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Python Errors and Exceptions


You must have got some errors on running your programs when you made some mistake in the program. It is often frustrating to get errors especially when we can’t figure out the cause of that error.

Whenever we write something wrong in our program, the interpreter throws an error when we run the program. For example, if we forget to give proper indentation to the body of a loop, then on running the program, the execution gets terminated and an error named IndentationError is thrown.

In this chapter, we will look at the types of errors we can get in Python. Errors are broadly classified into two types.

  1. Syntax Errors
  2. Exceptions (Logical Errors)

Python Syntax Errors


We get syntax errors when we don’t write the correct syntax of Python language. 

For example, we can get a syntax error when we forget to write a colon : after the condition of the if statement as shown below.

if 2 < 3
    print(2)
Output
File "script.py", line 1
    if 2 < 3
           ^
SyntaxError: invalid syntax

Here the error message states that the error is in line number 1 of your program. On checking the syntax of the statement written in line number 1, you can identify you missed a colon.

Look at another example.

print"Sam")
Output
File "script.py", line 1
   print"Sam")
             ^
SyntaxError: invalid syntax

We got a syntax error here because we didn’t put the opening parentheses bracket ( before “Sam” in line number 1 of the program.

You can see that we get syntax errors when we write some incorrect syntax. In these examples, our logic was correct but the syntax was wrong and so we got the syntax errors.

Python Exceptions (Logical Errors)


Exceptions are logical errors which we get when the syntax is correct and there is something wrong with our logic. Or we can say that, apart from SyntaxError, all other errors are called Exceptions.

Let’s look at some common Exceptions.

Python NameError


It is raised when a variable is not defined.

print(num)
Output
Traceback (most recent call last):
  File "script.py", line 1, in <module>
    print(num)
NameError: name 'num' is not defined

We got NameError because the variable num is not defined.

Python IndexError


It is raised when the index of a sequence (like list, tuple, etc) does not exist, or more technically speaking, it is raised when the index is out of range.

mylist = [1, 2, 3, 4]
print(mylist[10])
Output
Traceback (most recent call last):
  File "script.py", line 2, in <module>
    print(mylist[10])
IndexError: list index out of range

We got IndexError on printing mylist[10] because there is no index 10 of the list mylist.

Python KeyError


It is raised when the key of a dictionary is not found.

mydict = {1: 'a', 2: 'b', 3: 'c'}
print(mydict[4])
Output
Traceback (most recent call last):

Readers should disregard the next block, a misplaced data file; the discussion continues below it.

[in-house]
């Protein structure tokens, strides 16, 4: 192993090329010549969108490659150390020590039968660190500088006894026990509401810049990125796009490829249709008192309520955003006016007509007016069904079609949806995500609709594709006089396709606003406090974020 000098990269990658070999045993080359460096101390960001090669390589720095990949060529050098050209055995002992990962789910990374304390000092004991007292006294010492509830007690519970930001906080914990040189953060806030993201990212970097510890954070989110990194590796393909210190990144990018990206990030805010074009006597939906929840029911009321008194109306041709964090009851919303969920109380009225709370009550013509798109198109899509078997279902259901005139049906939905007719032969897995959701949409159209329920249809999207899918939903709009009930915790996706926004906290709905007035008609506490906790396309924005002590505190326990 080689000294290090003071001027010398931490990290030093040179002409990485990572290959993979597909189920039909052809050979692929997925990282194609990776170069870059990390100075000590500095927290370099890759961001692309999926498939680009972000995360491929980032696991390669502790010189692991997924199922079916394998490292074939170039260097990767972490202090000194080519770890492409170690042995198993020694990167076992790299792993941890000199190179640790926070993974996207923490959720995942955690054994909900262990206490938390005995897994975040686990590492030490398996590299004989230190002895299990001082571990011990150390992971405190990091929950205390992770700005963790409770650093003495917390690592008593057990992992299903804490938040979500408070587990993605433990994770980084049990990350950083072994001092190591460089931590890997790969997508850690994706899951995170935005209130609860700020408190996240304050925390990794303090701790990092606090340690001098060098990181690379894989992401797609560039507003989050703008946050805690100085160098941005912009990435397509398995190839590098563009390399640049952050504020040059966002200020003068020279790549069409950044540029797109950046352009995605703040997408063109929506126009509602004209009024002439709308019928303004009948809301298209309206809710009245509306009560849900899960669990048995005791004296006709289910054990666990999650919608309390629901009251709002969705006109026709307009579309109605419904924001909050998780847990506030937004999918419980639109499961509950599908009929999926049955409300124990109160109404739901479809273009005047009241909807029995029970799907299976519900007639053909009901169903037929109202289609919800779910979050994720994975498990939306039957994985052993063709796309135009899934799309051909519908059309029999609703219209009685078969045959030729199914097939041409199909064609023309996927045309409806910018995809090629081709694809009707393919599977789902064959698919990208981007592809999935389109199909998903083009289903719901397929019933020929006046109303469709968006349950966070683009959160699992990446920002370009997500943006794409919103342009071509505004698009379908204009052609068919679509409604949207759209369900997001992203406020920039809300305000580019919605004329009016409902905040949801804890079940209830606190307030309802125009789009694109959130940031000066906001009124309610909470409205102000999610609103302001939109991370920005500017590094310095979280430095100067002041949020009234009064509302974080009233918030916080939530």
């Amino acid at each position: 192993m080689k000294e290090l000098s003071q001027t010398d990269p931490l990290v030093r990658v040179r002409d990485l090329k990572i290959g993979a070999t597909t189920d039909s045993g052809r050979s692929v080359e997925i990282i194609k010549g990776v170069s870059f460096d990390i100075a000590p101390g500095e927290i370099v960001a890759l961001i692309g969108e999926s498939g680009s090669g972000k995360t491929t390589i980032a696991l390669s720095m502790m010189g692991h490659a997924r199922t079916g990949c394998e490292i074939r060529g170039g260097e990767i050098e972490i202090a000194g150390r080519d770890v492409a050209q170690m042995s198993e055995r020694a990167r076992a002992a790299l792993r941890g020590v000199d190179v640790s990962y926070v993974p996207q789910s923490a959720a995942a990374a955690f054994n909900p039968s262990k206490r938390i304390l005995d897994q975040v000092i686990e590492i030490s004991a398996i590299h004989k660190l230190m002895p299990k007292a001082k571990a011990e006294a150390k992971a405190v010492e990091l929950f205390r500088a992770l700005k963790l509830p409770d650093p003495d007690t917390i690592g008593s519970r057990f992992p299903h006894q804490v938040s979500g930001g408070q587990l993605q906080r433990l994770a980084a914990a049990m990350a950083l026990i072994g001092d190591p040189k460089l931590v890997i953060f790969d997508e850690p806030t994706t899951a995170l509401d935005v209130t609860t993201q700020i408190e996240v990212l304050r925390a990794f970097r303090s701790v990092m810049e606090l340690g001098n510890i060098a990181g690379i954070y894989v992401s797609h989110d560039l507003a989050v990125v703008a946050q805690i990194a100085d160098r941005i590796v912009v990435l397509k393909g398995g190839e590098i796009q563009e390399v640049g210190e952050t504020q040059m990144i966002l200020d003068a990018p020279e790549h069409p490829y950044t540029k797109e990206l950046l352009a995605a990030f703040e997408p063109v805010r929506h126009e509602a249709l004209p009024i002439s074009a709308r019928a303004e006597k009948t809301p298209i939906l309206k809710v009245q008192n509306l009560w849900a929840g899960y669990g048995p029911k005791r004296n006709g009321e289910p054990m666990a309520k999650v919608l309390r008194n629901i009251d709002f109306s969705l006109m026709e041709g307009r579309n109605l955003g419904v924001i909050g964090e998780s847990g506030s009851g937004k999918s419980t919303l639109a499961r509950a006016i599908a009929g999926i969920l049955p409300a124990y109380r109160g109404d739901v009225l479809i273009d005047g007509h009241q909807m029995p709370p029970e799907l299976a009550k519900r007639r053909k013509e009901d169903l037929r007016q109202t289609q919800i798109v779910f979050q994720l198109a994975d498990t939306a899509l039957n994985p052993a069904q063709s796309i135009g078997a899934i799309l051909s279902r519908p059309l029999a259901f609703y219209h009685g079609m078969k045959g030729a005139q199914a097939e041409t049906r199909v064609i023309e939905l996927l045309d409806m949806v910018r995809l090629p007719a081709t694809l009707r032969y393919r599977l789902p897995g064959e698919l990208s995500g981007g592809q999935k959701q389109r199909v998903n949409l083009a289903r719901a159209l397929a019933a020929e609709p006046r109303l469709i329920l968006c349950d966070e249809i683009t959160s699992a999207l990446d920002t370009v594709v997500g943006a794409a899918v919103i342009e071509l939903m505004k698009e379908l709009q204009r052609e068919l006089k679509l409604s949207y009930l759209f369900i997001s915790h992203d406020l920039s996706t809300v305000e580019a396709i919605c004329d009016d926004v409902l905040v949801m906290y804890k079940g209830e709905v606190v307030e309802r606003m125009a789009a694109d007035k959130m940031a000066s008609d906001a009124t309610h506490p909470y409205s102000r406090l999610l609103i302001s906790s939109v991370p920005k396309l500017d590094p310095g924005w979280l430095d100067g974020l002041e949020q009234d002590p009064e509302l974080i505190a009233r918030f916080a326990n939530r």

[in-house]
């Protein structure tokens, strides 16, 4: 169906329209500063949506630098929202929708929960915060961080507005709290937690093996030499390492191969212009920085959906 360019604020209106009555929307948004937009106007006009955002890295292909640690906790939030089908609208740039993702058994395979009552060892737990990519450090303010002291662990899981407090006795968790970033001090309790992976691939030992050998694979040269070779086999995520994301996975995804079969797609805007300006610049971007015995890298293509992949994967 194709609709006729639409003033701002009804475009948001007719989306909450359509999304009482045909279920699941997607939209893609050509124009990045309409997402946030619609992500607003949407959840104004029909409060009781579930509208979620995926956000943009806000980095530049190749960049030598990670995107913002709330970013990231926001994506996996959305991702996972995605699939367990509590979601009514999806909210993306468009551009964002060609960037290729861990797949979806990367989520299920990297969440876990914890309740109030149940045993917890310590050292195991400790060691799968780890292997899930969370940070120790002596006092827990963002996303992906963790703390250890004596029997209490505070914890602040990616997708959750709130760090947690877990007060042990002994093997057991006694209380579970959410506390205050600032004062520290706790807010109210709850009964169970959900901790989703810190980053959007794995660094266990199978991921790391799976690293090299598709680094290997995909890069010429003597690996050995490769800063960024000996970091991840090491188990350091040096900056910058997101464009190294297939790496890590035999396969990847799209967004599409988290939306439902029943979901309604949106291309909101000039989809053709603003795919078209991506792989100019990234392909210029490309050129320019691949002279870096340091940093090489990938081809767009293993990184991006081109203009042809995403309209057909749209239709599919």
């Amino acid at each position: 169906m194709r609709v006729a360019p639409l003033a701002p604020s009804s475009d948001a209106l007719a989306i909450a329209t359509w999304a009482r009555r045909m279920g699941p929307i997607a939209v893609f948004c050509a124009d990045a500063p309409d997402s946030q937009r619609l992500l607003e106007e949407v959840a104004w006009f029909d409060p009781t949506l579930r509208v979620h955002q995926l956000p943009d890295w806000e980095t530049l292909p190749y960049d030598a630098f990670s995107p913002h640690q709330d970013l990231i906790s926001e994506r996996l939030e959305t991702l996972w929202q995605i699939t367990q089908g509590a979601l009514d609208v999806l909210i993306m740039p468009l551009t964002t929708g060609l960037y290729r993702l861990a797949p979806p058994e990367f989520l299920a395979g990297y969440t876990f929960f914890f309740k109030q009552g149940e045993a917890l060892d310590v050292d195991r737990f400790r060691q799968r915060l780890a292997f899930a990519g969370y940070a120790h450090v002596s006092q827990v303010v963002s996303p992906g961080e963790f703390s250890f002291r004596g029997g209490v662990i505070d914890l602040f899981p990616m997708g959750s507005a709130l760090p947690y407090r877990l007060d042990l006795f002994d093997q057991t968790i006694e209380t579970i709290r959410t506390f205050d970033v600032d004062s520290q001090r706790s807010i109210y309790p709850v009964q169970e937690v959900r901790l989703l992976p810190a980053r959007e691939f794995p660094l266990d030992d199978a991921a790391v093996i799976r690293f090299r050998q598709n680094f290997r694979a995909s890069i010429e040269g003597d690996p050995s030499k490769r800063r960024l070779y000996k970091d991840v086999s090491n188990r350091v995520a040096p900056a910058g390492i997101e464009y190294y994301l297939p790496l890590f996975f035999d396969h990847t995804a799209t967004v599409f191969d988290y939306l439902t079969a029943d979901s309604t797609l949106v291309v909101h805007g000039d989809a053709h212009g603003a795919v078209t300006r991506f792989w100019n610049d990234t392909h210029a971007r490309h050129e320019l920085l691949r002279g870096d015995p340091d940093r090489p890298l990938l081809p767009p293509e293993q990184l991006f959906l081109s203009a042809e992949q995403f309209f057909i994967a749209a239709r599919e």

File "script.py", line 2, in <module>
    print(mydict[4])
KeyError: 4

We got KeyError on printing mydict[4] because the dictionary mydict has no key as 4.

Python IndentationError


It is raised when indentation is incorrect.

if 4 < 3:
print("4 is greater than 3")
Output
File "script.py", line 2
    print("4 is greater than 3")
        ^
IndentationError: expected an indented block

We got IndentationError because we didn’t give indentation to the body of the if statement. Atleast one statement should have indentation after the condition of if is checked to mark the body of if.

Python ZeroDivisionError


It is raised when some number is divided by zero.

a = 0
b = 10/a
Output
Traceback (most recent call last):
  File "script.py", line 2, in <module>
    b = 10/a
ZeroDivisionError: division by zero

We got ZeroDivisionError because we divided a number 10 by 0.

Python ValueError


It is raised when the type of the argument passed to a function is incorrect.

a = int("Sam")
Output
Traceback (most recent call last):
  File "script.py", line 1, in <module>
    a = int("Sam")
ValueError: invalid literal for int() with base 10: 'Sam'

We know that the int() function converts the value passed to it to an integer, and it can’t convert a string to an integer. Therefore, when we tried to convert the string “Sam” to integer by passing it to this function , we got ValueError.

We don’t need to remember these exceptions, but it’s always good to have a rough idea of the types of error or exceptions while debugging. To read about other built-in exceptions in Python, go to Python Built-in Exceptions.

Apart from these built-in exceptions, we can also create our own exceptions and can also handle exceptions about which we will learn in the next chapters.

To learn from simple videos, you can always look at our Python video course on CodesDope Pro. It has over 500 practice questions and over 20 projects.
One is not born a genius, one becomes a genius.
- Simone de Beauvoir


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